What is Weighted
Weighted is a description of adjustments to a figure to reflect different proportions or "weights" of components that make up that figure. A weighted average, for example, takes into account the proportional relevance of each component instead of measuring each individual component equally. The Dow Jones Industrial Average (DJIA) is a price-weighted average that compares each security based on the stock's price relative to the sum of all the stocks' prices. The S&P 500 Index and Nasdaq Composite Index, on the other hand, are based on market capitalization, where each company is measured relative to its market value.
Where the DJIA and Nasdaq indexes utilize weighting in their calculation to more closely approximate the effect that changing stock prices will have on the overall market, weighting can also be used to help evaluate the past and current prices of individual instruments through technical analysis.
BREAKING DOWN Weighted
Emphasis can be placed on the more pertinent data through weighting; this method is used frequently in the investing and accounting world. A weighted moving average, for example, places additional emphasis on the most recent data, thereby providing a better view of current market activity. Similarly, a weighted alpha measures how much a stock has risen or fallen over a certain period, placing more emphasis on recent activity. Since more focus is placed on the current period, the calculation provides a more relevant measure for short-term analysis. Other weighted metrics include weighted average cost of capital (WACC), weighted average coupon, and time weighted average annual rate of return.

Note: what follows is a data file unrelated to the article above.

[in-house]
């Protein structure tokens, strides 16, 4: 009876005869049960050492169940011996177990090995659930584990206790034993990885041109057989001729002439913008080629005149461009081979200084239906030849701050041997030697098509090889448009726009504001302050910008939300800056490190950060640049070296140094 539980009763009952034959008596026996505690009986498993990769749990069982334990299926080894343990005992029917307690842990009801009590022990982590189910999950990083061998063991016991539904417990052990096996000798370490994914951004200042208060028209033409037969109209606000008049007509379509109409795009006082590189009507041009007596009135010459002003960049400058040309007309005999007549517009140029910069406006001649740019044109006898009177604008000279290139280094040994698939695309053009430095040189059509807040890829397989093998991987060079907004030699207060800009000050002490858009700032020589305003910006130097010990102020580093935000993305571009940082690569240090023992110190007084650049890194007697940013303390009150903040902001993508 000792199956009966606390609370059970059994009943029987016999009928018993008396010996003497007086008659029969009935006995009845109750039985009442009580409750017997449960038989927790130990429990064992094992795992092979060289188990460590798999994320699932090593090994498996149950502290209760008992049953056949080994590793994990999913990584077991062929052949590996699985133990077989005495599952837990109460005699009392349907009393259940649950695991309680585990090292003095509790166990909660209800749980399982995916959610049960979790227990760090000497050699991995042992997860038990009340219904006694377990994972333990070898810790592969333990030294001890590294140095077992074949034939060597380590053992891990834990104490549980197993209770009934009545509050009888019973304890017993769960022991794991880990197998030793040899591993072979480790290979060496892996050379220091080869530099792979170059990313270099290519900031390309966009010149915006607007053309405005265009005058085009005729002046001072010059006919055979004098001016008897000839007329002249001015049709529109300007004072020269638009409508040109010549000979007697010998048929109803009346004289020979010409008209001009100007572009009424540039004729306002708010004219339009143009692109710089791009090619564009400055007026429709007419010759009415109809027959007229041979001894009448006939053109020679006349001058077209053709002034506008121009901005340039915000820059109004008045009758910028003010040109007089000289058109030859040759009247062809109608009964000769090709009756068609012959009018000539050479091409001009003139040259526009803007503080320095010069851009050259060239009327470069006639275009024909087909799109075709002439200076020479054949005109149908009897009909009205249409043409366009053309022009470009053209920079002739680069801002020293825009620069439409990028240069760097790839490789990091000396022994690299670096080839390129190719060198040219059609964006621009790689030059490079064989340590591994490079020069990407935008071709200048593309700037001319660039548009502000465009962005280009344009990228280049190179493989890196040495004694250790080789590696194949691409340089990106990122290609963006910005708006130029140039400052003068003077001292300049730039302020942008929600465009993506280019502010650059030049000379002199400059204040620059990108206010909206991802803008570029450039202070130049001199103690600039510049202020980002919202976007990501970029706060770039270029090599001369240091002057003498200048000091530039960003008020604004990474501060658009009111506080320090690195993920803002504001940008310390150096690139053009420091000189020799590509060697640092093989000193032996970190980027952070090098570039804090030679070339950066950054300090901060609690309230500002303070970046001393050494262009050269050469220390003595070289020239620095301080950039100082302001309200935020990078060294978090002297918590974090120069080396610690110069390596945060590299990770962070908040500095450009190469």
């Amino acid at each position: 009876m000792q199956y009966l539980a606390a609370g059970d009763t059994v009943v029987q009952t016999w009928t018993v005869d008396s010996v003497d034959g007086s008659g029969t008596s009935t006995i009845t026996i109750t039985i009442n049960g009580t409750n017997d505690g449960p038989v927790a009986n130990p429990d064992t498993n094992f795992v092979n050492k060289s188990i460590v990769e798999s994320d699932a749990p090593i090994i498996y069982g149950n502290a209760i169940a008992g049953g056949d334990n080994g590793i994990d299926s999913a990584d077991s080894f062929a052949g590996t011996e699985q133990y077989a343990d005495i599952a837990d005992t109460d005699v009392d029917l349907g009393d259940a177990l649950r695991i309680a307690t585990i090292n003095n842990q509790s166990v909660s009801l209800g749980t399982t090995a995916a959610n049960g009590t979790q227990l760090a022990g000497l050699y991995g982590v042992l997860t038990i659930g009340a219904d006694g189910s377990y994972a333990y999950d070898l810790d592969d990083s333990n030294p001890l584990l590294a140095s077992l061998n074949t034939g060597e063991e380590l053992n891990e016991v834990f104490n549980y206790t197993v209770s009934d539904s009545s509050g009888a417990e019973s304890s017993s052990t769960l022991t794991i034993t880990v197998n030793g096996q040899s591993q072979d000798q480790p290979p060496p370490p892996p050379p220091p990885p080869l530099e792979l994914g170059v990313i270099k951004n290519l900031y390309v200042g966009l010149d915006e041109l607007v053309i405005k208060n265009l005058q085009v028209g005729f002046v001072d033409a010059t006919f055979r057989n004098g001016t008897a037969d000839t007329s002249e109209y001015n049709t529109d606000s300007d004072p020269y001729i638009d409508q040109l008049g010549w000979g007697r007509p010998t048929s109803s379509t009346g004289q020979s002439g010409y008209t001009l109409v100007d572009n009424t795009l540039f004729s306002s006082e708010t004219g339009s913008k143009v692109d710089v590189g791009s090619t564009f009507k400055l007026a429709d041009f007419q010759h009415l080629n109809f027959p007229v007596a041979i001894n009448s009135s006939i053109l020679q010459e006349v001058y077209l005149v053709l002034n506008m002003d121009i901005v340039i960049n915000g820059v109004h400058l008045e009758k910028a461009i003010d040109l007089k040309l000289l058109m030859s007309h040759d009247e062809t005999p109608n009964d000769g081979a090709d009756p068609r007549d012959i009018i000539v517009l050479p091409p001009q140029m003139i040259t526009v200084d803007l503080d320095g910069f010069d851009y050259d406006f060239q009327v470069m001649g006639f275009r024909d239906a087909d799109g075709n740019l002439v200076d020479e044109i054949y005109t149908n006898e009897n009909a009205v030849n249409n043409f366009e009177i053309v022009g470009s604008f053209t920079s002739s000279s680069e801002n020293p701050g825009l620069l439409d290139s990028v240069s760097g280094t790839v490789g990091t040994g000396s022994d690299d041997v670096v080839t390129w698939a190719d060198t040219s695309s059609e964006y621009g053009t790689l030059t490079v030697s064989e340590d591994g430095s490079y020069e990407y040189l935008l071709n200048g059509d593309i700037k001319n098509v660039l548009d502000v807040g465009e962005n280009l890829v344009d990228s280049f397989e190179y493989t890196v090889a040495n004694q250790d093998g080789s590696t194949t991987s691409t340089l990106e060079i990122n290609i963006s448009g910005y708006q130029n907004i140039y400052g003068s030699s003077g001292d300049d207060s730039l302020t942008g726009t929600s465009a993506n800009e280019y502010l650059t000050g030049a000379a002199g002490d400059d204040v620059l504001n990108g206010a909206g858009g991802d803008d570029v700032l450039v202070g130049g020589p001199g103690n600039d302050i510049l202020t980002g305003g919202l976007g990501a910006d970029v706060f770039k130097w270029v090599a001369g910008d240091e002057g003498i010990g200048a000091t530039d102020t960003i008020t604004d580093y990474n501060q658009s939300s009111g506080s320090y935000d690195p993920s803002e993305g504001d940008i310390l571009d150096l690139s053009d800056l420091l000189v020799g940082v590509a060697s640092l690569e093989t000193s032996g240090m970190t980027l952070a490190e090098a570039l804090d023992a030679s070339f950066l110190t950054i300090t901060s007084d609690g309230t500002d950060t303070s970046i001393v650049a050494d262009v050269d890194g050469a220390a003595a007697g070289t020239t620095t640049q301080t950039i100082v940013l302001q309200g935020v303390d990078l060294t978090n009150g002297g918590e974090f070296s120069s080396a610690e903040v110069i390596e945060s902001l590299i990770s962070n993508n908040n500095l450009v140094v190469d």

Paying Attention to Index Weights
Passive investing, or index investing, has many cheerleaders. Investing in an index is held out as the "best" way to participate in the stock market. For many investors who do not have the time, aptitude or inclination to follow the stock market, this may be true. For others, though, who care about balance in an index, periodic checks of sector weightings are useful. The S&P 500 Index, the most common market index upon which several passive investment vehicles are formed, can become overweighted in certain sectors such as information technology if the market caps of these constituents grow disproportionately relative to the other sectors. If an investor is uncomfortable with too much weight in a particular sector, an index fund may not be the right choice.